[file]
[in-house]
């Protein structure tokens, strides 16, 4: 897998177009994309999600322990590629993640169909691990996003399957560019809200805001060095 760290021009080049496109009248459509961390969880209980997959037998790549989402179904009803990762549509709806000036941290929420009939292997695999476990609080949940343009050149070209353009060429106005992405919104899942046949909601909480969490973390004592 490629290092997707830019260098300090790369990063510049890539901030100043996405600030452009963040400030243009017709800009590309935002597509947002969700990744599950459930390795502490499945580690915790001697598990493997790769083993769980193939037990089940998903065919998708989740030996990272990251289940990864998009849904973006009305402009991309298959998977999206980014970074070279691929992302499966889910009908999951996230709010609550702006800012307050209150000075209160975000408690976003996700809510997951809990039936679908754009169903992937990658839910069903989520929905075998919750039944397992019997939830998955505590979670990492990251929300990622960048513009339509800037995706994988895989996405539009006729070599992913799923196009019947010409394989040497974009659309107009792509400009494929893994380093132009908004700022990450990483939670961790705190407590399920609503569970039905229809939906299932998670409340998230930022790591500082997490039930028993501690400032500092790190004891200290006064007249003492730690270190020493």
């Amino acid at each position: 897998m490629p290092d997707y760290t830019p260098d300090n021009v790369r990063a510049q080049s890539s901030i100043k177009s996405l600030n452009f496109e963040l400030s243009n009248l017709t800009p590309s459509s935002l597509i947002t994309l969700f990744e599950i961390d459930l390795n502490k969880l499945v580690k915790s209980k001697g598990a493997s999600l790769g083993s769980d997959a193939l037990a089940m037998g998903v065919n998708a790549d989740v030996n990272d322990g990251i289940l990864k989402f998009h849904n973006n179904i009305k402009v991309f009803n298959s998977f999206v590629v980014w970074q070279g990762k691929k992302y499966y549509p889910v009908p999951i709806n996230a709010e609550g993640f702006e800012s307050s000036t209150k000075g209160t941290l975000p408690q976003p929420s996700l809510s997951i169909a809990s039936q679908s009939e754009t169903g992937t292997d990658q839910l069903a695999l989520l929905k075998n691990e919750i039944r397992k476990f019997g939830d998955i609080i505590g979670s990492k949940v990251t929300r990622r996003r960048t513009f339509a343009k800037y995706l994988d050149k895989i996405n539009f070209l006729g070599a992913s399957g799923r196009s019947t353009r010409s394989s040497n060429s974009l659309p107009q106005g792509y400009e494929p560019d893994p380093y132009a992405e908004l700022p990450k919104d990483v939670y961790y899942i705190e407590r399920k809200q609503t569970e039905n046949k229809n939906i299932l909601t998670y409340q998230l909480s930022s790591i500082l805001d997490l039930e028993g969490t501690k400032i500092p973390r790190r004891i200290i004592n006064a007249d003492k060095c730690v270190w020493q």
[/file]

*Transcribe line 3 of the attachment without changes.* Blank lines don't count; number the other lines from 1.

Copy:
């Amino acid at each position: 897998m490629p290092d997707y760290t830019p260098d300090n021009v790369r990063a510049q080049s890539s901030i100043k177009s996405l600030n452009f496109e963040l400030s243009n009248l017709t800009p590309s459509s935002l597509i947002t994309l969700f990744e599950i961390d459930l390795n502490k969880l499945v580690k915790s209980k001697g598990a493997s999600l790769g083993s769980d997959a193939l037990a089940m037998g998903v065919n998708a790549d989740v030996n990272d322990g990251i289940l990864k989402f998009h849904n973006n179904i009305k402009v991309f009803n298959s998977f999206v590629v980014w970074q070279g990762k691929k992302y499966y549509p889910v009908p999951i709806n996230a709010e609550g993640f702006e800012s307050s000036t209150k000075g209160t941290l975000p408690q976003p929420s996700l809510s997951i169909a809990s039936q679908s009939e754009t169903g992937t292997d990658q839910l069903a695999l989520l929905k075998n691990e919750i039944r397992k476990f019997g939830d998955i609080i505590g979670s990492k949940v990251t929300r990622r996003r960048t513009f339509a343009k800037y995706l994988d050149k895989i996405n539009f070209l006729g070599a992913s399957g799923r196009s019947t353009r010409s394989s040497n060429s974009l659309p107009q106005g792509y400009e494929p560019d893994p380093y132009a992405e908004l700022p990450k919104d990483v939670y961790y899942i705190e407590r399920k809200q609503t569970e039905n046949k229809n939906i299932l909601t998670y409340q998230l909480s930022s790591i500082l805001d997490l039930e028993g969490t501690k400032i500092p973390r790190r004891i200290i004592n006064a007249d003492k060095c730690v270190w020493q």